Robert Maxwell x 30 

- by Sabine Meijers (IJHF), 2012 


‘Robert Maxwell’s career as a soloist far surpassed that of any other harpist before him, even the celebrated Harpo Marx’, reads the liner note of his album ‘the Harp in Hi-Fi’. 


Although this is not his earliest record, it is a great introduction to Robert Maxwell with two of his most famous compositions making their debut here, ‘Ebb Tide’ and ‘Shangri-La’. For a harpist like me, being European and active in the 21st century, it is somewhat difficult to fully understand the value of Maxwell’s musical legacy at first sight. But upon diving into his music and career, there is only respect and more curiosity towards this great and creative harpist. Yes, it’s easy not to like his somewhat exotic ‘easy listening’ type of music, I mean, it’s popular music from more than half a century ago. Times were completely different, a lot of new things still had to happen for the first time that we now consider outdated. But it is amazing that it was a harpist who wrote those two very popular love songs that hit the charts for a long time. Although, maybe it’s not that strange after all, Maxwell was a great composer and when you listen closer you’ll hear a great harpist pulling the strings as well. He’s just harping another way than you would expect from a classically trained Juilliard/Grandjany Graduate.  


It was World War II, when Maxwell fulfilled his Military Service duties by playing in the United States Coast Guard touring band under the command of Rudy Vallee. Commander/director Vallee asked him to write for the band and put him in the spotlight during performances. And so Maxwell developed his talents towards using the harp in popular music. After his Military Services he went on playing and arranging for tv, radio, and the movies. He even was a summer substitute for no one less than Frank Sinatra on CBS.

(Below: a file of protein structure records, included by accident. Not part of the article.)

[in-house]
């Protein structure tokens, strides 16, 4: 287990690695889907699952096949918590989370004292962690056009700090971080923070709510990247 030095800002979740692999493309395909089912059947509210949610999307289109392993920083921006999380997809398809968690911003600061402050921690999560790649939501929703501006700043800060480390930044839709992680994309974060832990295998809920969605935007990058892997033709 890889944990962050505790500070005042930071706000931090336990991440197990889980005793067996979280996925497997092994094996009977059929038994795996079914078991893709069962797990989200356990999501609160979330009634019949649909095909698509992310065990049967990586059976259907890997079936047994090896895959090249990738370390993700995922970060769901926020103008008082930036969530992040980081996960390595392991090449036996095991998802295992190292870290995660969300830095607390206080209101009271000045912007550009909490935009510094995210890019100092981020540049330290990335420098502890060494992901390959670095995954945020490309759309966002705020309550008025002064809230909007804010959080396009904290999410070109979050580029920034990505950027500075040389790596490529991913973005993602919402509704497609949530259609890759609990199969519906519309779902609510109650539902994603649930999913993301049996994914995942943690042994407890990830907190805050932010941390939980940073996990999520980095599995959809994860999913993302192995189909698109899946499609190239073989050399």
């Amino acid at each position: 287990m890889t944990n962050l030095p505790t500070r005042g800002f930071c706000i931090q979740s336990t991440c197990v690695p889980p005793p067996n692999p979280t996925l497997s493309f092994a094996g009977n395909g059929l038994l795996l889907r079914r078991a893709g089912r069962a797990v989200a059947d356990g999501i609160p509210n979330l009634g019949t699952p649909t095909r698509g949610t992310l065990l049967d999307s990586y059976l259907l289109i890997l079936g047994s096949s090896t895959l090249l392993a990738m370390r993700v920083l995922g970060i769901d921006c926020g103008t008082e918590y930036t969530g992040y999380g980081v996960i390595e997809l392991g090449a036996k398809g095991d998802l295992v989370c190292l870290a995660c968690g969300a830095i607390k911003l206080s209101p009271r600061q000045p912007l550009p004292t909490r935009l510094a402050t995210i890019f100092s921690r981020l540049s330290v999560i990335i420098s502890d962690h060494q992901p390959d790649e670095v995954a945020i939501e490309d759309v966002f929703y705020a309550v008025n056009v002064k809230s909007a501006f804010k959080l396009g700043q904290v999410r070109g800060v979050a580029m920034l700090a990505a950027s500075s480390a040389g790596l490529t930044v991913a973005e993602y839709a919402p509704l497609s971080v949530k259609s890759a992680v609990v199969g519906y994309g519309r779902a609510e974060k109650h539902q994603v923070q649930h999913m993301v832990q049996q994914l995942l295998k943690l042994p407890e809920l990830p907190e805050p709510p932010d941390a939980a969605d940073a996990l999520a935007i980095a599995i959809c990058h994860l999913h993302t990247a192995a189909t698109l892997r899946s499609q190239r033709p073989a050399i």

By the time Maxwell wrote his first hit, ‘Ebb Tide’, the world was well in it’s fifties. The world had just recovered from World War II, and was in the middle of the Cold War. There were clashes between Capitalism and Communism. When he wrote his second largest hit, the world was in it’s sixties. The Space Race had begun with the launch of Sputnik 1, and the US was politically in a conservative state. Stereo was introduced, and the long player record received a widespread mass appeal. Rock & Roll became mainstream with Elvis Presley as a leading artist. In jazz, it was the time for stars like Miles Davis, Ella Fitzgerald, Charlie Parker, Bill Evans, and many others. Pop Art, with its roots in Dadaism, in opposition to the earlier abstract expressionism, was dominant. A perfect time to write love songs linking surfer boys and girls to eternal love and heavenly surreal beaches. 


When ‘Ebb Tide’ hit the charts in 1964, it was in the midst of the British explosion of music with all the great and pioneering British bands. This record was played right along with them on AM radio in New York City, and stood out most prominently [as read in a comment on YouTube]. According to a retired radio DJ, Shangri-la even threw the Beatles off the first place in the charts of Southern New England! Youngsters of that time now write comments to recordings of Ebb Tide and Shangri-la like: ‘I wil never forget this song, which introduced me to true love, and now I have my own true love of 30 years’.